By Arno Maierbrugger/Gulf Times Correspondent/Bangkok
Two separate news announcements last week have shed a brilliant light on the Islamic finance industry in Qatar. As reported by Gulf Times, Qatar will launch an energy-focused Islamic bank with a targeted capital of $10bn – the largest of its kind in the world – to finance both domestic and global projects starting from the fourth quarter of 2019. Besides that, Qatar also hosted the global launch of the “iDinar,” a brand new Islamic digital e-token platform backed by physical gold.
These remarkable events coincide with the release of a new report called “Global Islamic Finance Market Growth, Trends, and Forecast (2018-2024)” by India-based market research firm Mordor Intelligence, which comes to the conclusion that the global Islamic finance market will keep growing over the mentioned period owing to strong investments in the halal sectors, infrastructure and energy, as well as sukuk bonds.
The trend will be underpinned by newly deployed electronic modes for all products and services and shows that Qatar is on the right way.
The value of the global Islamic finance market – in terms of combined assets under management – was seen to have crossed the $2tn-mark at the end of 2017 and having reached between $2.05tn and $2.4tn, marking growth of between 8% and 10% over the previous year, whereby the variation is owing to different counting methods of research houses. Estimations are that the market has grown by another 8% to 10% in 2018 and will continue on that trajectory for the time being.
Global sukuk outstanding grew by a record 25.6% to close to $400bn at the end 2017 on the back of strong sovereign and multilateral issuances in key Islamic finance markets to support respective budgetary expenditures. This included debut entries into the sovereign sukuk market by Nigeria, as well as by the pan-African multilateral development finance institution, Africa Finance Corp.
Islamic banking remains the largest segment in the Islamic finance industry, the report notes. Islamic banks contribute 71%, or $1.72tn to overall assets. The sector as of end-2017 comprised of 505 Islamic commercial, wholesale and other types of banks, including 207 Islamic banking windows, whereby commercial banking remained the main contributor to the sector’s growth.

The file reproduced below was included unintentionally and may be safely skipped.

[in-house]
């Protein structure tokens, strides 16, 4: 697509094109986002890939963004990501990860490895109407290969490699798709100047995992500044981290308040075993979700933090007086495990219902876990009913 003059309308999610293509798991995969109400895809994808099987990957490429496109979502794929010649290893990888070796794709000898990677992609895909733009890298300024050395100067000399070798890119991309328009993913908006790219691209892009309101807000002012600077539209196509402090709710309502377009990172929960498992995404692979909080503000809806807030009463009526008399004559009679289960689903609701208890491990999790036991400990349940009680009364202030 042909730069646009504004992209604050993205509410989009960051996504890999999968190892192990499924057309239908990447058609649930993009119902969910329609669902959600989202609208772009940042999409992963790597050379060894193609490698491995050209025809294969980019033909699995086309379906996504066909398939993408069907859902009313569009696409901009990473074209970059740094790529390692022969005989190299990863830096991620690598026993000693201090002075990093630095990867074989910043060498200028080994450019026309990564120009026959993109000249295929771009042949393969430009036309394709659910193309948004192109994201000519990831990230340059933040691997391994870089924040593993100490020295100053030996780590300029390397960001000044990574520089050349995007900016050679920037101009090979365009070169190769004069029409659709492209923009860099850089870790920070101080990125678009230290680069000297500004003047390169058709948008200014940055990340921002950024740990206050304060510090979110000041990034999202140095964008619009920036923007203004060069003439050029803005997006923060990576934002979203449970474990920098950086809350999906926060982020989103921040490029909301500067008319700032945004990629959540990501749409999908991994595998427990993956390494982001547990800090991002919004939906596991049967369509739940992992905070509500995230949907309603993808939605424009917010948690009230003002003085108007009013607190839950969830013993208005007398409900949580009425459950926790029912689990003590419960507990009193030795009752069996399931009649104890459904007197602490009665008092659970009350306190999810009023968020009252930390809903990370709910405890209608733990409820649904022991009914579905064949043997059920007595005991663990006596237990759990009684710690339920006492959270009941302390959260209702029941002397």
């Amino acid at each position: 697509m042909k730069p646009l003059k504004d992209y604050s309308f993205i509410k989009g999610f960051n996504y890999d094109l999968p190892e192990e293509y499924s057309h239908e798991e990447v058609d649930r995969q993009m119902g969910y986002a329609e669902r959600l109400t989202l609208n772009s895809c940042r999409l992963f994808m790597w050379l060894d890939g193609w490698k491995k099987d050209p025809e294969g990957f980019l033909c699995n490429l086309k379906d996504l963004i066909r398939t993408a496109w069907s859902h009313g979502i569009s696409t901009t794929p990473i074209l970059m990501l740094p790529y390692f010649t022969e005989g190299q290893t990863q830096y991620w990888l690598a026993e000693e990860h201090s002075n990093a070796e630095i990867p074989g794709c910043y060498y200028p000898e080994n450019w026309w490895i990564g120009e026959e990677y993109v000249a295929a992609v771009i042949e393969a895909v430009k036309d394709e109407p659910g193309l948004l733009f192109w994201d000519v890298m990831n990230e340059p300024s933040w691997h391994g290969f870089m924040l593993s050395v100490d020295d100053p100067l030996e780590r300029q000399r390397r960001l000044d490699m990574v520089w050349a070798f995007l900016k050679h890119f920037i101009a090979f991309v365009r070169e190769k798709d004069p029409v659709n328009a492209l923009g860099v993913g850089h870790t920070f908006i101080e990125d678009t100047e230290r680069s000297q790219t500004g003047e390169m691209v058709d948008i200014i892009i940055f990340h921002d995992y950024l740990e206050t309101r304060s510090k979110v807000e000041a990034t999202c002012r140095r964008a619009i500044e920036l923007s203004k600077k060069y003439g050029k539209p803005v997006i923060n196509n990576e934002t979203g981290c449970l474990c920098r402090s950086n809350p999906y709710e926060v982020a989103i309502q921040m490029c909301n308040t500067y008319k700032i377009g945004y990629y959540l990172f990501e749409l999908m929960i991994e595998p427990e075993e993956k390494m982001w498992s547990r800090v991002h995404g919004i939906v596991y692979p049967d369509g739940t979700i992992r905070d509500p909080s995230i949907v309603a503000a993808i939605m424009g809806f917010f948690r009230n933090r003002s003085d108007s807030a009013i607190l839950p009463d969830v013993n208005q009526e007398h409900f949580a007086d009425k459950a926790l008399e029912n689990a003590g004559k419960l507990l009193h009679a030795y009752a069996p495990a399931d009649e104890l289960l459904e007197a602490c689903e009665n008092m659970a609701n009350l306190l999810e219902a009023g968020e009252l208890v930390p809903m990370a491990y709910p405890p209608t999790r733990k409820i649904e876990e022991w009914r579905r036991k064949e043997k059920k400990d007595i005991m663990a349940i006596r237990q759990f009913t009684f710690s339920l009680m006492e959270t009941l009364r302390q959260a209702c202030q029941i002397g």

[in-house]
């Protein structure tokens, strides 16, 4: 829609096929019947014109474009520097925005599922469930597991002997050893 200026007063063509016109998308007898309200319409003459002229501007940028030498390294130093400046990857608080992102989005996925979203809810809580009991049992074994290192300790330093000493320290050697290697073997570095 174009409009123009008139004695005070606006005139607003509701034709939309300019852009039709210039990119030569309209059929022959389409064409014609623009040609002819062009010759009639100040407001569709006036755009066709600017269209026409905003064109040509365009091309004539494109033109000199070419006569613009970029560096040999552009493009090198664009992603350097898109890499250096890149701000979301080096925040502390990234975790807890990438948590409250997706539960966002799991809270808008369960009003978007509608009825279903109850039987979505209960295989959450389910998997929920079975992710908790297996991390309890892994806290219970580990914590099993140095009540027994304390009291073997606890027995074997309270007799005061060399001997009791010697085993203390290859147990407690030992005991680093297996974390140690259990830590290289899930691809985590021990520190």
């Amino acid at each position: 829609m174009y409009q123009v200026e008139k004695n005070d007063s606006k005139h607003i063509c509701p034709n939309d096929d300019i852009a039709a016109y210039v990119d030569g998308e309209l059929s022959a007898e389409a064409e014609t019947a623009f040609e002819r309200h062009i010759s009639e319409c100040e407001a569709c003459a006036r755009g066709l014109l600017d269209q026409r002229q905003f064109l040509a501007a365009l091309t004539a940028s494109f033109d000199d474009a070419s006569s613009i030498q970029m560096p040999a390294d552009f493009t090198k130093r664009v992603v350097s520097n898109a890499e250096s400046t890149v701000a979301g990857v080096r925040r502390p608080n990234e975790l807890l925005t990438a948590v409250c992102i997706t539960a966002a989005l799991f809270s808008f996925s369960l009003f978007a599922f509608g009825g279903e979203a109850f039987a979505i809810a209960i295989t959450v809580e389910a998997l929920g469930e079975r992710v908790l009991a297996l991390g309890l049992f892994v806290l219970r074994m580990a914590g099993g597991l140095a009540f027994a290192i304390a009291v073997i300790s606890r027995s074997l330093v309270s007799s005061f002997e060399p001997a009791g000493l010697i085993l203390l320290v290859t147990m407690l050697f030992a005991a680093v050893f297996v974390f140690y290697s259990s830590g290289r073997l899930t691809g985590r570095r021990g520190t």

However, the number of players is not necessarily indicative of the size of the industry, at least in terms of assets. Islamic finance’s second-largest market, Saudi Arabia, has 16 Islamic banks, including windows, which is less than the smaller markets of Malaysia.
In the Middle East and North African (Mena) region, Islamic banking assets represented 14% of total banking assets in the research period. In the Gulf Co-operation Council, the market share of Islamic banking crossed the 25%-threshold, which suggests that Islamic banks have become systemically important in these countries.
According to another research by consultancy Deloitte, Islamic finance is set for more growth as the widespread socio-economic development in the Mena region is expected to continue. Growth is driven by multiple factors such as a globally growing Muslim population standing at around 1.7bn, out of which 50mn in Europe are additionally looking at investment products catered to their needs; the search for ethical investments by Muslim and non-Muslim investors; the need for Islamic project financing for the infrastructure and energy projects in the region, as well as a rise in sophistication in Shariah-compliant contracts and their utilisation in the development of modern financial instruments.
With the rapidly growing popularity of mobile banking, Islamic banks are also catching up on this trend, with a number of digital-only banks entering the space, as well as disruptive new players such as crypto finance firms and Islamic fintechs.
Islamic banking is also increasingly perceived of generally having higher standards than conventional banking; in a way Islamic banks would not take on irresponsible risks or pay disproportionate bonuses to their top bankers. Furthermore, the absence of opaque financial instruments and interest payments and Islamic bank’s reliance on tangible assets that are paying off profit is seen as another advantage.
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